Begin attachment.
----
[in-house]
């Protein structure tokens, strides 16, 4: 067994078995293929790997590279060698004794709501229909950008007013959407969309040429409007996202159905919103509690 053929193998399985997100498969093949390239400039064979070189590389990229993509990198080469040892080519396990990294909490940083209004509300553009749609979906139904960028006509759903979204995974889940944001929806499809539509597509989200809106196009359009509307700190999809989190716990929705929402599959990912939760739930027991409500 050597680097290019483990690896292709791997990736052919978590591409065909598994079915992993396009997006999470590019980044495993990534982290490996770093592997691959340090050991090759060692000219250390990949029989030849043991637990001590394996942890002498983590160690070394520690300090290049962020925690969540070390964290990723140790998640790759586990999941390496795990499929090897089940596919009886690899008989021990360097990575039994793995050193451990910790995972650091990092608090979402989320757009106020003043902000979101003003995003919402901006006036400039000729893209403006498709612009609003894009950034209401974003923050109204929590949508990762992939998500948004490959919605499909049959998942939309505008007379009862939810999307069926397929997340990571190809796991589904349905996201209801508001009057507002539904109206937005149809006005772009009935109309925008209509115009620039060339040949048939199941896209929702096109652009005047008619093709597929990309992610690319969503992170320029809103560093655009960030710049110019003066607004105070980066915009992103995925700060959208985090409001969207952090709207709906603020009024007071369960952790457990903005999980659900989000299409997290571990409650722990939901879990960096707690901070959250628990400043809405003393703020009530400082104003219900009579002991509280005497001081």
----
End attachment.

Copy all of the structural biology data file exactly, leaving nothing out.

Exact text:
[in-house]
């Protein structure tokens, strides 16, 4: 067994078995293929790997590279060698004794709501229909950008007013959407969309040429409007996202159905919103509690 053929193998399985997100498969093949390239400039064979070189590389990229993509990198080469040892080519396990990294909490940083209004509300553009749609979906139904960028006509759903979204995974889940944001929806499809539509597509989200809106196009359009509307700190999809989190716990929705929402599959990912939760739930027991409500 050597680097290019483990690896292709791997990736052919978590591409065909598994079915992993396009997006999470590019980044495993990534982290490996770093592997691959340090050991090759060692000219250390990949029989030849043991637990001590394996942890002498983590160690070394520690300090290049962020925690969540070390964290990723140790998640790759586990999941390496795990499929090897089940596919009886690899008989021990360097990575039994793995050193451990910790995972650091990092608090979402989320757009106020003043902000979101003003995003919402901006006036400039000729893209403006498709612009609003894009950034209401974003923050109204929590949508990762992939998500948004490959919605499909049959998942939309505008007379009862939810999307069926397929997340990571190809796991589904349905996201209801508001009057507002539904109206937005149809006005772009009935109309925008209509115009620039060339040949048939199941896209929702096109652009005047008619093709597929990309992610690319969503992170320029809103560093655009960030710049110019003066607004105070980066915009992103995925700060959208985090409001969207952090709207709906603020009024007071369960952790457990903005999980659900989000299409997290571990409650722990939901879990960096707690901070959250628990400043809405003393703020009530400082104003219900009579002991509280005497001081």